If I was in an auto accident, do I have to give all of my medical records to the adjuster?
Do they need all of my medical records? The adjuster has sent a request for release of my medical records. I do not want them viewing all of my medical records.
When you complete your medical treatment for the auto accident injuries and are released by the doctor, obtain your medical reports, medical bills, and documentation of any wage loss due to the auto accident. The medical reports will document the nature and extent of your injury and will determine the amount of compensation you receive for pain and suffering. Compensation for pain and suffering is an amount in addition to the medical bills. Compensation for the medical bills and wage loss is straight reimbursement. The documents you send to the adjuster should just be the medical reports, medical bills, and documentation of any wage loss.
The release you received may have been poorly phrased, but should just pertain to the medical records from the accident. If the adjuster is asking for additional records, it may be to determine if you had a pre-existing injury to the same part of your body that was injured in the auto accident.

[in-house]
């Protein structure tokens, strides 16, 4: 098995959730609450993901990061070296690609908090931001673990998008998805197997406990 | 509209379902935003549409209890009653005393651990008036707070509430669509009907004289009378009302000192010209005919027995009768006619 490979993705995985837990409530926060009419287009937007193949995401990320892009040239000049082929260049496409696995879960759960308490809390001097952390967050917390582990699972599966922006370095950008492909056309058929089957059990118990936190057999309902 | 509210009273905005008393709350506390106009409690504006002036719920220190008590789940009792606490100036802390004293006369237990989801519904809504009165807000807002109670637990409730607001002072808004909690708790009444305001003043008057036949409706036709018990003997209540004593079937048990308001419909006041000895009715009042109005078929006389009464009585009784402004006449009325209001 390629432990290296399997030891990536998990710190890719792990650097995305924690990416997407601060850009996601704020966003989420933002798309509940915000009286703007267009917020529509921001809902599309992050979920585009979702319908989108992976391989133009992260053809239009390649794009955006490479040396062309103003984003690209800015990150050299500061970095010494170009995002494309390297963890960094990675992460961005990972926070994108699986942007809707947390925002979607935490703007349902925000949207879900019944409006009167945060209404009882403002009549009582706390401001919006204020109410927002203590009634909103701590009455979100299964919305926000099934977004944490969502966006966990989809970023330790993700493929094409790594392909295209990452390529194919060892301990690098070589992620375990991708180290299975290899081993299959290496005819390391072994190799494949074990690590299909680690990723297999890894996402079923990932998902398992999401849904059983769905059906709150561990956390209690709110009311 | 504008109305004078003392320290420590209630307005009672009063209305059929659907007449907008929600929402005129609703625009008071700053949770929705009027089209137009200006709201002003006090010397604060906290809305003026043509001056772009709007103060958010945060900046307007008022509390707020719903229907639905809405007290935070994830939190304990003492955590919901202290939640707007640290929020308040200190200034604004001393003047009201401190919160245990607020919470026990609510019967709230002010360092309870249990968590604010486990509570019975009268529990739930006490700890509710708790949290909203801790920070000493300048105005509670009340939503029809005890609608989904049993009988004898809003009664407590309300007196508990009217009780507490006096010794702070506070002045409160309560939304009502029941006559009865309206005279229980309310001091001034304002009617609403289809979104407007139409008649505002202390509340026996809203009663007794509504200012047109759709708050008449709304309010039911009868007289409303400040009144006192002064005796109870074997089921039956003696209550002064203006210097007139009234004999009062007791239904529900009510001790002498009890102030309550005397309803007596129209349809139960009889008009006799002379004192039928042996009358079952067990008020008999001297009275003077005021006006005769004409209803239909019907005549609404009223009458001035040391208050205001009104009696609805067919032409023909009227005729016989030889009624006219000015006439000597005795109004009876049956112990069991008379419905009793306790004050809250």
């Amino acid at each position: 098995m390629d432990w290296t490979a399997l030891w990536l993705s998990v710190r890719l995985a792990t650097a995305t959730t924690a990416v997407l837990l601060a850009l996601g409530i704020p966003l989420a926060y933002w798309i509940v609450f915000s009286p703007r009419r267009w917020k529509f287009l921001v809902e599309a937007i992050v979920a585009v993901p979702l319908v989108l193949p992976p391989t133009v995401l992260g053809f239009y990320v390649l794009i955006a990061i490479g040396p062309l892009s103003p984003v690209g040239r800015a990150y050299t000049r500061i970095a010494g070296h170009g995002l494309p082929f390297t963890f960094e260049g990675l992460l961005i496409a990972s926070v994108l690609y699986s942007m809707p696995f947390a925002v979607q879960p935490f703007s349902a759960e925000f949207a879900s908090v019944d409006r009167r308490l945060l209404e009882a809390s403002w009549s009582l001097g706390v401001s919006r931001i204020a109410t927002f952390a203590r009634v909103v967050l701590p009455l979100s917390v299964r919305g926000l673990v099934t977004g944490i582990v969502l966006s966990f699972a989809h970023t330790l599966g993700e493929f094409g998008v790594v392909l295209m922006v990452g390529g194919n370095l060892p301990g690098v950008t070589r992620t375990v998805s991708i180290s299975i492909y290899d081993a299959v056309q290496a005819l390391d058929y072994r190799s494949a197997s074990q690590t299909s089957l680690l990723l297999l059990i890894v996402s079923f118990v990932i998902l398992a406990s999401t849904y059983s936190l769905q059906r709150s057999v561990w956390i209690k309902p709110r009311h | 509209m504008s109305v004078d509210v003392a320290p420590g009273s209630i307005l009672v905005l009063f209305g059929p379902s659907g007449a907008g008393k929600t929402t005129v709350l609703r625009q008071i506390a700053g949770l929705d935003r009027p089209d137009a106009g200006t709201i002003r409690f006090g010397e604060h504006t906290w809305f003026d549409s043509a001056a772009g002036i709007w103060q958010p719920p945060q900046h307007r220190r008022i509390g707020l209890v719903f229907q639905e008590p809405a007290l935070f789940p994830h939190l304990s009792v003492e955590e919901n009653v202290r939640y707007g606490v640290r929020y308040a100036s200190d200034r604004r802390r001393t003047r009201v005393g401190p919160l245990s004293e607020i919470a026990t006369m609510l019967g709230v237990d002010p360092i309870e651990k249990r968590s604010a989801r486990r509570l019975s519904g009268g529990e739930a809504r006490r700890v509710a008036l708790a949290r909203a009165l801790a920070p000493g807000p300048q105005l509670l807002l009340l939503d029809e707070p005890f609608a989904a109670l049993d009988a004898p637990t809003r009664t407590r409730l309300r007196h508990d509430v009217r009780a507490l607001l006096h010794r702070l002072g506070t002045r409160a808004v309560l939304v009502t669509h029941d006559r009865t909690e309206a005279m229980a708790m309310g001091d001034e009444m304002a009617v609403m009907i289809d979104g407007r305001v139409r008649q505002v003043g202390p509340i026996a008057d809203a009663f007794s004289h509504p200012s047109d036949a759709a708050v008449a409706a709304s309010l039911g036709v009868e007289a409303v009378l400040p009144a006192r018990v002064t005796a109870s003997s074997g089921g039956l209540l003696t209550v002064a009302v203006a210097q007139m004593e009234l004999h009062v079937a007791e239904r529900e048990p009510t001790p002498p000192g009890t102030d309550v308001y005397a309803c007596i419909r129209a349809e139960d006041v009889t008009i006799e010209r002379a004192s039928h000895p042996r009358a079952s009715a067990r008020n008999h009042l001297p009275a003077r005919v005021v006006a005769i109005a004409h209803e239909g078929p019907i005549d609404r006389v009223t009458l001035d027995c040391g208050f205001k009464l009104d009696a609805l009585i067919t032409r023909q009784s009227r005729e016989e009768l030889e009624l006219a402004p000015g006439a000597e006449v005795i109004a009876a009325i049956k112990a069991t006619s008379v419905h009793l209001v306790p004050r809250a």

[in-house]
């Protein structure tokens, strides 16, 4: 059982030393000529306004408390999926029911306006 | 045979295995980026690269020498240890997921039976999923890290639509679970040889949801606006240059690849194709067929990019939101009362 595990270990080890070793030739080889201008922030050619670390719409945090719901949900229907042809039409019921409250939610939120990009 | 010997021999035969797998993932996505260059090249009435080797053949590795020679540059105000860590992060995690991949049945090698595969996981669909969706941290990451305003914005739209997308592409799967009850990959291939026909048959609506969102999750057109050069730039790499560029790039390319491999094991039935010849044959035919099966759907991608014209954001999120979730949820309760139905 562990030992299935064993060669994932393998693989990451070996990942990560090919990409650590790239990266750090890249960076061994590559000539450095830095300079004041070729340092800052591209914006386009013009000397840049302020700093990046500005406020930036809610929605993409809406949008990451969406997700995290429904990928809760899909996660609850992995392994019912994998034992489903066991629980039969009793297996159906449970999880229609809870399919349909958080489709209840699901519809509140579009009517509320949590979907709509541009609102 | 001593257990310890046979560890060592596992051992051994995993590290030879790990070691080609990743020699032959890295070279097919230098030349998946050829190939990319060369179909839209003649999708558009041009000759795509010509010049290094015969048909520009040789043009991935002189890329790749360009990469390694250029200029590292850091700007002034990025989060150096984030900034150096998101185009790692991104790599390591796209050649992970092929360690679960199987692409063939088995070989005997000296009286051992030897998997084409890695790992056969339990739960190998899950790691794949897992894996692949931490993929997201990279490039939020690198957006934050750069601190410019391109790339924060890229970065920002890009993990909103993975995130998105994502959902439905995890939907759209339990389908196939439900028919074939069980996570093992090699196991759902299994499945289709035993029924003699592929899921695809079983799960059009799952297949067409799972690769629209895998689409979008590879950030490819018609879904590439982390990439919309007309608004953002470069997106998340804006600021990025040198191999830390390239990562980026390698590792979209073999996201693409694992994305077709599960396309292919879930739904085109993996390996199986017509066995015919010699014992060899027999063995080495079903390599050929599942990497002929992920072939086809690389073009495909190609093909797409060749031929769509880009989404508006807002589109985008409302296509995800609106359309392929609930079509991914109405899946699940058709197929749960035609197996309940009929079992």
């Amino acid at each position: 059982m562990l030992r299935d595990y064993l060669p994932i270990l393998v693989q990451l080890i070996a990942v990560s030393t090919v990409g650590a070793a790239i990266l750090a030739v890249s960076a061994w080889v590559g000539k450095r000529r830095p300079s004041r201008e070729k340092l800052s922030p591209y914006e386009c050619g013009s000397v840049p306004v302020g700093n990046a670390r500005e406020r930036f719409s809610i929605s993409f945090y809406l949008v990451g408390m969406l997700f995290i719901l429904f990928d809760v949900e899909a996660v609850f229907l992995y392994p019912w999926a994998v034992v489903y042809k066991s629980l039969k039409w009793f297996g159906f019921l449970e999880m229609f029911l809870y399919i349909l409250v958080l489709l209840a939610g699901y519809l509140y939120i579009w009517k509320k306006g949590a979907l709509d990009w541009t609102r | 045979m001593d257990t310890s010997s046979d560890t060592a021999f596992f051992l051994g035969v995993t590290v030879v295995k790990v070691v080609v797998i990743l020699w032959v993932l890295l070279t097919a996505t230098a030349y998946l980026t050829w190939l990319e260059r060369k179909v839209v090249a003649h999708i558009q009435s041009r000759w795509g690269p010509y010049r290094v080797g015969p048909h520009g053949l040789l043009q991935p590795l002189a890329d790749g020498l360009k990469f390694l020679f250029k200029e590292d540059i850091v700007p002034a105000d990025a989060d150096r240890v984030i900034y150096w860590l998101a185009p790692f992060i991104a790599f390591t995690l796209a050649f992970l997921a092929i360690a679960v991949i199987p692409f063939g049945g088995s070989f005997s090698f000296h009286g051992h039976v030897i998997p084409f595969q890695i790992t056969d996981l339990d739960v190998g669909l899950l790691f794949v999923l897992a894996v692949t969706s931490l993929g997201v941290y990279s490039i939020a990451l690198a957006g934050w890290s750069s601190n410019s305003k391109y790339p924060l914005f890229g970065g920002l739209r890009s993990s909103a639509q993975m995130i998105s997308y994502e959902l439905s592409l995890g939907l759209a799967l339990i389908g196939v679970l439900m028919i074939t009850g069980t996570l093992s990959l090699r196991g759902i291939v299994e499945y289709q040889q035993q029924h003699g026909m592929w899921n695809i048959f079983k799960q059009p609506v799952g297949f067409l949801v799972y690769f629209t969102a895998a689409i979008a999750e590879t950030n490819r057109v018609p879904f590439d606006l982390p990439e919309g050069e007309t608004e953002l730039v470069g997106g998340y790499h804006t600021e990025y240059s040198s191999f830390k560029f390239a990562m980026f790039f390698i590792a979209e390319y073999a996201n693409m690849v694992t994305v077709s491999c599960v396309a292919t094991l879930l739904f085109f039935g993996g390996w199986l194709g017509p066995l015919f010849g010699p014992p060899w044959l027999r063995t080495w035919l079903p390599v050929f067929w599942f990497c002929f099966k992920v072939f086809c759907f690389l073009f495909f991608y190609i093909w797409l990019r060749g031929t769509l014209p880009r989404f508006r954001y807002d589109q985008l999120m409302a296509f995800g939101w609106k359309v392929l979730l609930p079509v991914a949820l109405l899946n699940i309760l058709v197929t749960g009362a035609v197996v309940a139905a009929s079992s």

It would be advisable to only provide medical reports and medical bills pertaining to your auto accident when your treatment is completed and you are either released by the doctor or reach a point where you are permanent and stationary which means that further improvement in your medical condition is not anticipated.
If you are dissatisfied with settlement offers from the insurance carrier, you can file a lawsuit against the other driver for negligence. If the case is not settled, you will need to file your lawsuit prior to the expiration of the statute of limitations or you will lose your rights forever in the matter. You should consider consulting with a Washington accident attorney.